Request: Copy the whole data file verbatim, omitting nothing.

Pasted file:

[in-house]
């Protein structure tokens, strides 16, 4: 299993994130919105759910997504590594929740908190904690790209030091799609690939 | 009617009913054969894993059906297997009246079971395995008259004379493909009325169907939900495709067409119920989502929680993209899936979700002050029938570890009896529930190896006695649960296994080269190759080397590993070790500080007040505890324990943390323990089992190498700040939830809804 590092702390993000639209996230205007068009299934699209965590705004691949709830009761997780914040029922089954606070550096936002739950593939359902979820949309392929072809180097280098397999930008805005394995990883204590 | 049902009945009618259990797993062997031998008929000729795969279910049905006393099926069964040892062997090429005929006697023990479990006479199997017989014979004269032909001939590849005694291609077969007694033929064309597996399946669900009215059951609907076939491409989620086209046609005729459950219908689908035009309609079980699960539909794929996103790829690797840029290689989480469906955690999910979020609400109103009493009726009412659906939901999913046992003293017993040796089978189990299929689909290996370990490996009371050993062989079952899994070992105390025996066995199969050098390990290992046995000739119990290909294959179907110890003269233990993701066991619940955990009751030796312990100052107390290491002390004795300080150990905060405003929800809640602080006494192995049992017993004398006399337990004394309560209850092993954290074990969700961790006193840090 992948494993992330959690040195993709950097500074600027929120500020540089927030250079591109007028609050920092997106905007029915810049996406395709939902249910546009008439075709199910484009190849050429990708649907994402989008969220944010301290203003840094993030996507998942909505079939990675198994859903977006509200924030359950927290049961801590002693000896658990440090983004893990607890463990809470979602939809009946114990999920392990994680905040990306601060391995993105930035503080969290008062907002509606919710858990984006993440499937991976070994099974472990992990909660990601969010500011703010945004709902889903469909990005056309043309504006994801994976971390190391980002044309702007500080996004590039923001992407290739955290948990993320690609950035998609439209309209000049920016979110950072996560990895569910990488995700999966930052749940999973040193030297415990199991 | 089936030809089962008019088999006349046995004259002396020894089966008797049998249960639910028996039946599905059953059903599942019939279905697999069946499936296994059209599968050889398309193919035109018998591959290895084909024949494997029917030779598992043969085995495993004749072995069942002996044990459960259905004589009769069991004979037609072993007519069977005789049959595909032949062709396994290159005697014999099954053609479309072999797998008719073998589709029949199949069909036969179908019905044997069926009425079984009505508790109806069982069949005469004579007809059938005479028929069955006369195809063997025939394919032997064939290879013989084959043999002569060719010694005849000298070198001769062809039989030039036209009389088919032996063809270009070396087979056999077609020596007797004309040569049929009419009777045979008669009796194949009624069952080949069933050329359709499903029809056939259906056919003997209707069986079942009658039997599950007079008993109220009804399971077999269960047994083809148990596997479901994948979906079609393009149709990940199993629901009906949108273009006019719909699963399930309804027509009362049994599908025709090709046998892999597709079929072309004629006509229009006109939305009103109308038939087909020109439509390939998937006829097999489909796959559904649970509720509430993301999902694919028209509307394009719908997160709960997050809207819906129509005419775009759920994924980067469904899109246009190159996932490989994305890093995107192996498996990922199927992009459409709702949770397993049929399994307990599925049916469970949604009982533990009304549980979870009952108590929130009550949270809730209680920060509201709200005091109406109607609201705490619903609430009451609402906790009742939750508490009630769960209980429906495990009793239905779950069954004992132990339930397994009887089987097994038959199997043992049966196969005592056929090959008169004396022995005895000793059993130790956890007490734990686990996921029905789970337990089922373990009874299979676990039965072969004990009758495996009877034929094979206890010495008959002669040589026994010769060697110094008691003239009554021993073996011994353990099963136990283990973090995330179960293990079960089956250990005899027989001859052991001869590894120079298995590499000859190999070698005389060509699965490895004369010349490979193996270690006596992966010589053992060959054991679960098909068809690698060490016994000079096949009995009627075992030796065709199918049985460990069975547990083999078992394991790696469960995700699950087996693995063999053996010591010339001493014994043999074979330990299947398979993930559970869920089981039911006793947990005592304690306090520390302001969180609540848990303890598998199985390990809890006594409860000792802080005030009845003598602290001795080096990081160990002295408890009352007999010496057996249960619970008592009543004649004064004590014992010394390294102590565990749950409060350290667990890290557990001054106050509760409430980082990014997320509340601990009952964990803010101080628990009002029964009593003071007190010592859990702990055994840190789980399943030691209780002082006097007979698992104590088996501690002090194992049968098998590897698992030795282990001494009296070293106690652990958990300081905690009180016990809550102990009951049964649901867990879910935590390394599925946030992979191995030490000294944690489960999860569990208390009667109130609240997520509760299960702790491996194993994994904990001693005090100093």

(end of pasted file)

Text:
[in-house]
């Protein structure tokens, strides 16, 4: 299993994130919105759910997504590594929740908190904690790209030091799609690939 | 009617009913054969894993059906297997009246079971395995008259004379493909009325169907939900495709067409119920989502929680993209899936979700002050029938570890009896529930190896006695649960296994080269190759080397590993070790500080007040505890324990943390323990089992190498700040939830809804 590092702390993000639209996230205007068009299934699209965590705004691949709830009761997780914040029922089954606070550096936002739950593939359902979820949309392929072809180097280098397999930008805005394995990883204590 | 049902009945009618259990797993062997031998008929000729795969279910049905006393099926069964040892062997090429005929006697023990479990006479199997017989014979004269032909001939590849005694291609077969007694033929064309597996399946669900009215059951609907076939491409989620086209046609005729459950219908689908035009309609079980699960539909794929996103790829690797840029290689989480469906955690999910979020609400109103009493009726009412659906939901999913046992003293017993040796089978189990299929689909290996370990490996009371050993062989079952899994070992105390025996066995199969050098390990290992046995000739119990290909294959179907110890003269233990993701066991619940955990009751030796312990100052107390290491002390004795300080150990905060405003929800809640602080006494192995049992017993004398006399337990004394309560209850092993954290074990969700961790006193840090 992948494993992330959690040195993709950097500074600027929120500020540089927030250079591109007028609050920092997106905007029915810049996406395709939902249910546009008439075709199910484009190849050429990708649907994402989008969220944010301290203003840094993030996507998942909505079939990675198994859903977006509200924030359950927290049961801590002693000896658990440090983004893990607890463990809470979602939809009946114990999920392990994680905040990306601060391995993105930035503080969290008062907002509606919710858990984006993440499937991976070994099974472990992990909660990601969010500011703010945004709902889903469909990005056309043309504006994801994976971390190391980002044309702007500080996004590039923001992407290739955290948990993320690609950035998609439209309209000049920016979110950072996560990895569910990488995700999966930052749940999973040193030297415990199991 | 089936030809089962008019088999006349046995004259002396020894089966008797049998249960639910028996039946599905059953059903599942019939279905697999069946499936296994059209599968050889398309193919035109018998591959290895084909024949494997029917030779598992043969085995495993004749072995069942002996044990459960259905004589009769069991004979037609072993007519069977005789049959595909032949062709396994290159005697014999099954053609479309072999797998008719073998589709029949199949069909036969179908019905044997069926009425079984009505508790109806069982069949005469004579007809059938005479028929069955006369195809063997025939394919032997064939290879013989084959043999002569060719010694005849000298070198001769062809039989030039036209009389088919032996063809270009070396087979056999077609020596007797004309040569049929009419009777045979008669009796194949009624069952080949069933050329359709499903029809056939259906056919003997209707069986079942009658039997599950007079008993109220009804399971077999269960047994083809148990596997479901994948979906079609393009149709990940199993629901009906949108273009006019719909699963399930309804027509009362049994599908025709090709046998892999597709079929072309004629006509229009006109939305009103109308038939087909020109439509390939998937006829097999489909796959559904649970509720509430993301999902694919028209509307394009719908997160709960997050809207819906129509005419775009759920994924980067469904899109246009190159996932490989994305890093995107192996498996990922199927992009459409709702949770397993049929399994307990599925049916469970949604009982533990009304549980979870009952108590929130009550949270809730209680920060509201709200005091109406109607609201705490619903609430009451609402906790009742939750508490009630769960209980429906495990009793239905779950069954004992132990339930397994009887089987097994038959199997043992049966196969005592056929090959008169004396022995005895000793059993130790956890007490734990686990996921029905789970337990089922373990009874299979676990039965072969004990009758495996009877034929094979206890010495008959002669040589026994010769060697110094008691003239009554021993073996011994353990099963136990283990973090995330179960293990079960089956250990005899027989001859052991001869590894120079298995590499000859190999070698005389060509699965490895004369010349490979193996270690006596992966010589053992060959054991679960098909068809690698060490016994000079096949009995009627075992030796065709199918049985460990069975547990083999078992394991790696469960995700699950087996693995063999053996010591010339001493014994043999074979330990299947398979993930559970869920089981039911006793947990005592304690306090520390302001969180609540848990303890598998199985390990809890006594409860000792802080005030009845003598602290001795080096990081160990002295408890009352007999010496057996249960619970008592009543004649004064004590014992010394390294102590565990749950409060350290667990890290557990001054106050509760409430980082990014997320509340601990009952964990803010101080628990009002029964009593003071007190010592859990702990055994840190789980399943030691209780002082006097007979698992104590088996501690002090194992049968098998590897698992030795282990001494009296070293106690652990958990300081905690009180016990809550102990009951049964649901867990879910935590390394599925946030992979191995030490000294944690489960999860569990208390009667109130609240997520509760299960702790491996194993994994904990001693005090100093």